Should we move to on-site chip production?

Chips are the next geopolitical flash points. Healthcare will require increasing investments in upgradation AND IoT based devices, going forward. The shortage of chips (or its glut) will impact business projections (and delivery). Therefore, the comments of Mark Liu are important to be understood in that context.

TSMC head says drive to onshore chip supply chain is ‘unrealistic’ – Nikkei Asia

“It’s economically unrealistic for all the countries to build additional chip production capacity,” Mark Liu, chairman of Taiwan Semiconductor Manufacturing Co., told reporters on Tuesday. “It makes sense that all the major economies hope to bring the chips for infrastructure or defense uses onshore, but to bring a full supply chain back and try to be fully self-reliant is totally not efficient. … At the end of the day, that additional capacity could become non-profitable capacity.”

I don’t agree with the “non-profitable capacity”. Partly because the on-site capacity depends on the depth of the market the production will address. It depends on the wafer size (and electronics/design etc.) to manufacture different chips for industrial use. The chips in consumer electronics, white goods (refrigerators, etc) and the IoT are completely different. Consumer electronics requires 3nm and 5nm processes, for example, which are considerably complex, but the bulk of the sales happens in the 28nm processes onwards. This is a generic view, but TSMC will like to avoid additional competitive pressures from “nationalisation of chips”.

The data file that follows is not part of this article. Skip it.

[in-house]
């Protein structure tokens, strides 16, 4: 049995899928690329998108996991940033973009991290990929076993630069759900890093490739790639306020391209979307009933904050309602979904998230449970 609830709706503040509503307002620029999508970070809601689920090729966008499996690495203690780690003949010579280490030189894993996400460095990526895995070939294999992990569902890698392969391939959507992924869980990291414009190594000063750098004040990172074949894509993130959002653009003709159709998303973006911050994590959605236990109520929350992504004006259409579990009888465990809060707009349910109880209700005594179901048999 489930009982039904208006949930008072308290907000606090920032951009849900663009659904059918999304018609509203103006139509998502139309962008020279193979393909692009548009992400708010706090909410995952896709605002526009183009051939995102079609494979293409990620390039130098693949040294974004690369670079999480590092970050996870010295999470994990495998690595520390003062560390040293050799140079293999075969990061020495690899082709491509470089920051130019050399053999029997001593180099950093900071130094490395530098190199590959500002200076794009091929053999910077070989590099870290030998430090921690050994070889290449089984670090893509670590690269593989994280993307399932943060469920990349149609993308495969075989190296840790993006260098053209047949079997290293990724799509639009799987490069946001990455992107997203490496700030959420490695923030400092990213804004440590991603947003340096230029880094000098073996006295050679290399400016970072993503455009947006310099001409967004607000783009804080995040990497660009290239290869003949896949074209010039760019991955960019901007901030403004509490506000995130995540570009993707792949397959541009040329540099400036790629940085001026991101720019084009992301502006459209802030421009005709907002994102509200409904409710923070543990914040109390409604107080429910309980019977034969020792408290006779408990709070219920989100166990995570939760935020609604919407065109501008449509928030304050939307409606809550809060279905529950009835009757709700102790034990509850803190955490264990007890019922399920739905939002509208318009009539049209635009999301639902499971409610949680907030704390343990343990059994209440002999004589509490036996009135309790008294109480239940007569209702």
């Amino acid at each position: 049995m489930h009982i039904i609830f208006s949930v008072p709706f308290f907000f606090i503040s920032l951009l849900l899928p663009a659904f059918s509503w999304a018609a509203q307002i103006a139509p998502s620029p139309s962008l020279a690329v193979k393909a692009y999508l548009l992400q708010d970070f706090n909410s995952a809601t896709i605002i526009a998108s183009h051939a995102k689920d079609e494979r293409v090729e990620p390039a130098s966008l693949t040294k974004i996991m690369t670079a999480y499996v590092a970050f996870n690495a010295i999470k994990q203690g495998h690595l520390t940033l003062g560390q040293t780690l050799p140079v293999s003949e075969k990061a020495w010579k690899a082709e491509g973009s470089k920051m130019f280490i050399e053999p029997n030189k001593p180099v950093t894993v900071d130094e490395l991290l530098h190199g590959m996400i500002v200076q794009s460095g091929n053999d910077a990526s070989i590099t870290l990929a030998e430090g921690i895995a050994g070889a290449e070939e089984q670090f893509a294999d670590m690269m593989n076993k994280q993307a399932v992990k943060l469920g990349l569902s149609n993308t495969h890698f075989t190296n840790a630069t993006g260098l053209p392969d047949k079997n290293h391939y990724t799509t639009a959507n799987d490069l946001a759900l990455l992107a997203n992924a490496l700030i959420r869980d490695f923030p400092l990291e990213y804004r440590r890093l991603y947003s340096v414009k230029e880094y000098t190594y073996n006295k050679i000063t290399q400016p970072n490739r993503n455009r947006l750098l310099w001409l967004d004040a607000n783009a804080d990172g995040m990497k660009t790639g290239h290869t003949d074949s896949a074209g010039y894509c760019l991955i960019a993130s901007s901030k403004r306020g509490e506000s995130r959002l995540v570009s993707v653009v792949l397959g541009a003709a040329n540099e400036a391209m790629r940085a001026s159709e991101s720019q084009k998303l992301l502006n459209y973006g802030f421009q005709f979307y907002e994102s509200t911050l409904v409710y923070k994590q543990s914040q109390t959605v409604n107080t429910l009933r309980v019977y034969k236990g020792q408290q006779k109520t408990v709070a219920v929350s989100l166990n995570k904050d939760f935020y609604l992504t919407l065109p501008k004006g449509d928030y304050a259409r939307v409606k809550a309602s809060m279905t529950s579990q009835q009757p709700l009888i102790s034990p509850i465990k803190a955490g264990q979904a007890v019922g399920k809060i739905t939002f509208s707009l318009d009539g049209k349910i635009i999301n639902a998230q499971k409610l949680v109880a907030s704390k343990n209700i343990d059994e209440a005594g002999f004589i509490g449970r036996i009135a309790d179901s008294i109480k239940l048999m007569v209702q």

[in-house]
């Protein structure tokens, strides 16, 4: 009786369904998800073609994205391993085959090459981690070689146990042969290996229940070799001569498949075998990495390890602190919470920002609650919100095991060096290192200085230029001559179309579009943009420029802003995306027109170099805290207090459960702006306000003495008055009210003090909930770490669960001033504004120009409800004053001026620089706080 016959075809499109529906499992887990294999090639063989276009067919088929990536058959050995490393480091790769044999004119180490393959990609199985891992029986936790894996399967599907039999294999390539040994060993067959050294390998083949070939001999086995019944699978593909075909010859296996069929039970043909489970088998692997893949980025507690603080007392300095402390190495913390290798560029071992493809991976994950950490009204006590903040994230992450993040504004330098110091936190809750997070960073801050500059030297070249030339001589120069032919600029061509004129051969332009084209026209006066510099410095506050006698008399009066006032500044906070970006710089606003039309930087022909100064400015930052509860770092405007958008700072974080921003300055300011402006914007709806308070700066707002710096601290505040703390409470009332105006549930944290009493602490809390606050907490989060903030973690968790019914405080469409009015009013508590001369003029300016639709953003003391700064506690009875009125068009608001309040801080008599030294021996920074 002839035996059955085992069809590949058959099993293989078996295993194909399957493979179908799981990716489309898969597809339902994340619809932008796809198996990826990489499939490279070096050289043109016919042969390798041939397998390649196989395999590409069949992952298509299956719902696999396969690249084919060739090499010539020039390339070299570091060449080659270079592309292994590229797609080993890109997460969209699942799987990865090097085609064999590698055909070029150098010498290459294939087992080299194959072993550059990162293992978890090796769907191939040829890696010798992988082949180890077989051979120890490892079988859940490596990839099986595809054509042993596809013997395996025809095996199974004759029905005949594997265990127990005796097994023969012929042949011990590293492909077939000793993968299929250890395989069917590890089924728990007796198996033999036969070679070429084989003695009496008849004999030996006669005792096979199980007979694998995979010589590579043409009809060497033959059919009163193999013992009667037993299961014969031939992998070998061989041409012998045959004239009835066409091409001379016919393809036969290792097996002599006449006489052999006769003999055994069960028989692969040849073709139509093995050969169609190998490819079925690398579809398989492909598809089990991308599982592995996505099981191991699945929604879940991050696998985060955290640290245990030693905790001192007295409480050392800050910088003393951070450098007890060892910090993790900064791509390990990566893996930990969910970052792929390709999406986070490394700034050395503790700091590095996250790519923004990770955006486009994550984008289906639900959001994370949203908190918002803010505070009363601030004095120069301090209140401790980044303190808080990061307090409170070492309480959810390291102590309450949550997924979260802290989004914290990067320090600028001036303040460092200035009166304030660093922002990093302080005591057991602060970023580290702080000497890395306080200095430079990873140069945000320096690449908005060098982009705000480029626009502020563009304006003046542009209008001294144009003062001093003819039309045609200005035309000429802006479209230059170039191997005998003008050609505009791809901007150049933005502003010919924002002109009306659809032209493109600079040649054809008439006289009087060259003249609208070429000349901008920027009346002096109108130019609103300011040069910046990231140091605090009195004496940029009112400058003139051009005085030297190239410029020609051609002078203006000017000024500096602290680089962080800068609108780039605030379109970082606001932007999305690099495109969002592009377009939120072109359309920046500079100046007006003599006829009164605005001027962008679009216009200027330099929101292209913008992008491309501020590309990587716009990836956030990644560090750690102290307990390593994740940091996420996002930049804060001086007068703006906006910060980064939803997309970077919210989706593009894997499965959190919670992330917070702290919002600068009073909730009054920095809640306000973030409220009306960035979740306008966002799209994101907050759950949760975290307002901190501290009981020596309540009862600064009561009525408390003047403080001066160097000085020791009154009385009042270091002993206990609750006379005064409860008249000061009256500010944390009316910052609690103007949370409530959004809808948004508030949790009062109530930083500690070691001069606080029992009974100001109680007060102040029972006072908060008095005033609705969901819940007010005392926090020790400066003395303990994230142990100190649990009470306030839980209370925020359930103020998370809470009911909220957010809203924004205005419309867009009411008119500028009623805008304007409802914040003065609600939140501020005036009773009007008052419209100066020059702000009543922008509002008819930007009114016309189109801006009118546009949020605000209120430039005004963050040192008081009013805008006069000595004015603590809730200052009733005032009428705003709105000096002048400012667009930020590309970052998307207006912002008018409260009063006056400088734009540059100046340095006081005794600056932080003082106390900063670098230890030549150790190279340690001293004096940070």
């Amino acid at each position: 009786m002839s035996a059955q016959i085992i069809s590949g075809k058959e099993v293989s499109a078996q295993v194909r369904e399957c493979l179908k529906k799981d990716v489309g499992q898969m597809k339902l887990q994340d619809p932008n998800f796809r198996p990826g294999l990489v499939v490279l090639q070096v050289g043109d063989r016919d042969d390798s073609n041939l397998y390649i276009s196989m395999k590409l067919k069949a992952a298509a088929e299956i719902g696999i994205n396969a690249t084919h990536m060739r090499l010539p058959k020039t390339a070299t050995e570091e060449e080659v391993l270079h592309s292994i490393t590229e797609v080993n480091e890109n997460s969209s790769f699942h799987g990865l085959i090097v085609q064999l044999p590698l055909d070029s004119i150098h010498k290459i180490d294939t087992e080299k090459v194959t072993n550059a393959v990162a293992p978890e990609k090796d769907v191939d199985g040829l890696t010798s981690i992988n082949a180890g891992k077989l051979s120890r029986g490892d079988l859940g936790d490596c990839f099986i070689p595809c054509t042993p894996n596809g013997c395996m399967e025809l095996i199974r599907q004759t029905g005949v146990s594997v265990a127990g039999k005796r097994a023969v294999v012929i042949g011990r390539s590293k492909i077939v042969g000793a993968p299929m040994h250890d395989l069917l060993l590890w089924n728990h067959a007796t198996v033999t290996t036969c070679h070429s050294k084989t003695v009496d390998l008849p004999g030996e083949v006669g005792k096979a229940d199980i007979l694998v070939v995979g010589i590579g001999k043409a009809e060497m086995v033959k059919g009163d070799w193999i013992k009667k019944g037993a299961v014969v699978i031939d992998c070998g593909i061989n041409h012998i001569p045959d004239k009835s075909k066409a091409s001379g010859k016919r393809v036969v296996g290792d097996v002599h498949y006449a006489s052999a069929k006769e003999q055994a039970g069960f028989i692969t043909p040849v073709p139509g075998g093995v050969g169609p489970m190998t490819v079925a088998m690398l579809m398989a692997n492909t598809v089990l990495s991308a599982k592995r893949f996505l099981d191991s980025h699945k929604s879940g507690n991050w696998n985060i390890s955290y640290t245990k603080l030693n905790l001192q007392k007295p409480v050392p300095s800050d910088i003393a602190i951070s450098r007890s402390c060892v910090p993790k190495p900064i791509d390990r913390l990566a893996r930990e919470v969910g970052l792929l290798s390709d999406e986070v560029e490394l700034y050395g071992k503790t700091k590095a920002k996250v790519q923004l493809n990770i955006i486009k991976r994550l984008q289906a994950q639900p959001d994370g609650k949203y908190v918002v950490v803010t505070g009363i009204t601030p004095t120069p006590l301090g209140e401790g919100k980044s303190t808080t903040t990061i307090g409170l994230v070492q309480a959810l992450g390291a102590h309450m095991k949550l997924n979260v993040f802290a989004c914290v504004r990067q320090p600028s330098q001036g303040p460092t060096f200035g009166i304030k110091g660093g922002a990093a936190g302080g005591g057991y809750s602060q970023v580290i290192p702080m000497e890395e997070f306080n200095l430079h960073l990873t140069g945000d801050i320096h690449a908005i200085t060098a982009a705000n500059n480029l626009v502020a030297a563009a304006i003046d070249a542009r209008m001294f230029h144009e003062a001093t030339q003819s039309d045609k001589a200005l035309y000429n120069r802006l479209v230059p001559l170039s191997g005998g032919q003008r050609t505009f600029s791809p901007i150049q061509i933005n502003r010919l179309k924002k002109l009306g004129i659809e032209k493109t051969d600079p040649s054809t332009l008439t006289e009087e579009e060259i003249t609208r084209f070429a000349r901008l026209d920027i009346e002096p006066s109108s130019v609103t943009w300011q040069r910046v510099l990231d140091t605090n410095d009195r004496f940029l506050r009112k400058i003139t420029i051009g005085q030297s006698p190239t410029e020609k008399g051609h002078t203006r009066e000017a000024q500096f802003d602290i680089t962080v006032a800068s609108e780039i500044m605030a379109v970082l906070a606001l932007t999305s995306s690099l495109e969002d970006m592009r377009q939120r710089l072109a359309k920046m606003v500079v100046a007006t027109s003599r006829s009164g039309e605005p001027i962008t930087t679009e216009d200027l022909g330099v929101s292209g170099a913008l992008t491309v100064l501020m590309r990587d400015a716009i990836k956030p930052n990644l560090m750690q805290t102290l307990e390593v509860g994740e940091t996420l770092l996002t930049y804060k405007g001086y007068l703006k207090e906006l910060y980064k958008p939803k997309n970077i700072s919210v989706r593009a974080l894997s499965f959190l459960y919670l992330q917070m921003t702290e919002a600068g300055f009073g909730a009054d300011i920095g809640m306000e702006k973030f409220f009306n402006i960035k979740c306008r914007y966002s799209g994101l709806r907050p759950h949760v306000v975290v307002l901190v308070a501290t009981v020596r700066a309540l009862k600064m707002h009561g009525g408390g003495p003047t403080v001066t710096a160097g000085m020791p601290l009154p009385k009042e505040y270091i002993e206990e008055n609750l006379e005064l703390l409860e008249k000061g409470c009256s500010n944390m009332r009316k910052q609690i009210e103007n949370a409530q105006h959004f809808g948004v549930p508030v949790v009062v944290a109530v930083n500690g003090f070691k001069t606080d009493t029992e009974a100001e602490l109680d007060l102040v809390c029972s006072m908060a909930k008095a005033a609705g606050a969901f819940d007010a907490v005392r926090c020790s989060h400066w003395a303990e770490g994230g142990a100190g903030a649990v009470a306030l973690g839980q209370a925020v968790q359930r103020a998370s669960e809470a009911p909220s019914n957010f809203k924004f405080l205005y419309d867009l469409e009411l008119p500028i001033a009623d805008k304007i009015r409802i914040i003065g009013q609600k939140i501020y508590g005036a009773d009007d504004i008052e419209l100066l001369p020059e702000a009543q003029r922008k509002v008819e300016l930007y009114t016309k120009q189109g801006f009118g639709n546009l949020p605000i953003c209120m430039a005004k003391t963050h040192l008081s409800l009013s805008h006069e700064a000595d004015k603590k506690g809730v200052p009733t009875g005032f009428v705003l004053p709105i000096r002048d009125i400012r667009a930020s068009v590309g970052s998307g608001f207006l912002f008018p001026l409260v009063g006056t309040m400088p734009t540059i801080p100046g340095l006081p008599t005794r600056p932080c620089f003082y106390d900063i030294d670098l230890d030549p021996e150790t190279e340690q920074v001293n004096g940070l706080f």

This is additional insight:

“People said the current chip crunch is because chip production is too concentrated in Taiwan, but that is not the reason at all,” Liu said. “It’s the supply chain disruption due to COVID-19 and the unpredictability and uncertainties brought by the U.S.-China trade dispute, as well as the digital transformation that is driving the uses of electronics because of the pandemic.”

On-shore supply chains (including chips) is preferable going forward, because no one wants disruption in critical infrastructure. If there is a silver lining to the pandemic, it is this. Nation states have become aware of importance of self-reliance. Taiwan had used a similar strategy to build up its competitive advantage in chip manufacturing using generous state subsidies.

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